Only Republican judges think checks aren’t cash

Seems that the recent appeals court ruling that may have given viability to the infamous “checks aren’t cash” defense was a partisan decision.

In a dissent unusual for its critical tone, Justice Diane Henson, a Democrat, wrote that three Republican colleagues first delayed the resolution of the case for years, effectively tying the hands of prosecutors, and then issued an opinion about 10 days ago that went too far when it concluded that the state’s money-laundering statute did not cover checks at the time that DeLay is accused of laundering corporate money into campaign donations.

That conclusion was included in the panel’s opinion, which upheld the constitutionality of the state’s money-laundering law. The statute had been challenged by DeLay associates John Colyandro of Austin and Jim Ellis of Washington.

Henson noted that panel’s opinion came three years after the court first got the case and two years after the three Republican justices heard oral arguments in what she said was supposed to be an accelerated pretrial challenge.

She urged that all six justices on the court, not just the Republican panel, rehear the arguments, in what is called an en banc review. The court has four Republicans and two Democrats.

“In a case where the panel has been unable to resolve pretrial proceedings in this accelerated case in even a remotely reasonable period of time, effectively tying the hands of the prosecution for several years and delaying the resolution of charges of public corruption that undermine the very core of our political system, the need for en banc review is evident,” she wrote.

The 3rd Court of Appeals released Henson’s 14-page dissent on its Web site over the holiday weekend after her Republican colleagues denied her request that the entire appellate court rehear the case. Justice Jan Patterson, the only other Democrat on the court, voted with Henson.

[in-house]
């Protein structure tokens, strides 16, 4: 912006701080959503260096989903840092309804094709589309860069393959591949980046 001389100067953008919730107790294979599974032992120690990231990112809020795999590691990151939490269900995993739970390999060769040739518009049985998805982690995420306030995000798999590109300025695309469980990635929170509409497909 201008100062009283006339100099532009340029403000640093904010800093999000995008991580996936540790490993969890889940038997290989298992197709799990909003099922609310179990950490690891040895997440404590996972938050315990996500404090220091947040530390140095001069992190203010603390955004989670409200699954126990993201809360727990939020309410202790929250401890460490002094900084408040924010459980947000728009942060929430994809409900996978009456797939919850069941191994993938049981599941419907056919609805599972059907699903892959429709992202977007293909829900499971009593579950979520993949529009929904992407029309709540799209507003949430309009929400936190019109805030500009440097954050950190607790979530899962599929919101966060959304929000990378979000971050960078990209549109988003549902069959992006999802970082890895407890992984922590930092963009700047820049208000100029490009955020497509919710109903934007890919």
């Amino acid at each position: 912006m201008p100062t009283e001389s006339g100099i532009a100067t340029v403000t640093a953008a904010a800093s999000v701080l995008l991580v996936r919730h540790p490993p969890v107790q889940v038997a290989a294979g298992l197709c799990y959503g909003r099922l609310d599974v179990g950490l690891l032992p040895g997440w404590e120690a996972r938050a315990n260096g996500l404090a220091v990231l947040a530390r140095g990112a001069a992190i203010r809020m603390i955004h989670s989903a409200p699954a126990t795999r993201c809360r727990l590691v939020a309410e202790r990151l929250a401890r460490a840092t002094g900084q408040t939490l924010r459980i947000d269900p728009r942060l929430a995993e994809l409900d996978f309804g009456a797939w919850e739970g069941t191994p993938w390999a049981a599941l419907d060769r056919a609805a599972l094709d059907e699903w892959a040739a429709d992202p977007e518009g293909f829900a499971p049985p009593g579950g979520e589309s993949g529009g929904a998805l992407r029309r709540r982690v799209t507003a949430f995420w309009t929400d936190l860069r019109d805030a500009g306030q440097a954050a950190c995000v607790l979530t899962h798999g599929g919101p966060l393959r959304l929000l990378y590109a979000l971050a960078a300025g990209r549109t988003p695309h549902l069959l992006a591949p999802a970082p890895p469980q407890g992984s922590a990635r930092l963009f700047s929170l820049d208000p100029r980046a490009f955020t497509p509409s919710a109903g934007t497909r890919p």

In her dissent, Henson disagreed with her colleagues’ reasoning. She wrote that the panel “oversteps the boundaries of this Court’s authority” in deciding a pretrial matter. She said the justices should have decided the constitutionality of the law — on its face — and not delved into the check-versus-cash argument that was not before them. She dismissed it as an “advisory opinion.”

Henson rebutted the panel’s conclusion that the law covered cash but not checks in 2002. The law said that “funds” includes cash, without mentioning checks.

“There is no ambiguity in the legislature’s use of ‘includes’ in the definition of ‘funds.’ By defining ‘funds’ to ‘include’ cash, the legislature plainly did not define ‘funds’ to mean only cash,” Henson wrote.

You can read Justice Henson’s dissent here (PDF). When I asked Cris Feldman about this decision in the interview I conducted last week, he was very critical of it. I have a better understand of why he was so harsh about it now.

The Supreme Court of Texas Blog, which as its name implies does not normally examine criminal cases, says the following:

Despite her disagreements with the panel decision, Justice Henson notes that she would have reached the very same judgment as did the panel (affirming the trial court and allowing the case to proceed) but “without issuing an advisory opinion”:

While I strongly disagree with the panel’s reading of section 34.01(2), their discussion of whether checks are considered “funds” under the statute remains pure dicta, as Ellis and Colyandro have failed to establish that the statute is unconstitutionally vague on its face. I would have affirmed the trial court’s order denying habeas corpus relief without issuing an advisory opinion that not only reaches the merits of an issue that is not properly before this Court, but ignores the plain meaning of the statute in doing so.

In that way, this case is much like the tax case I mentioned last week. In both cases, the Third Court decided a novel question of law — and wrapped that into a judgment that one side cannot appeal and the other has no incentive to.

In both cases, the nominal “winner” of the judgment feels that they lost the rule of law announced in the opinion, and vice versa. The effect is an intermediate court of appeals decision announcing a new rule of law for the appellate district that is, in practical terms, unreviewable by a higher court.

I’ve always wondered what a so-called “activist court” might look like. Now I think I’ve finally found one. Judge Pat Priest will be left to clean up the mess when the defense attorneys for Colyandro, Ellis, and DeLay submit their inevitbale motions for the cases to be dismissed. Good luck with that, Judge.

UPDATE: Rick Casey talks to the sponsors of the bill that added the clarifying language regarding checks, and a couple of prosecutors about whether they’d ever had an issue with this before. It’s pretty revealing.

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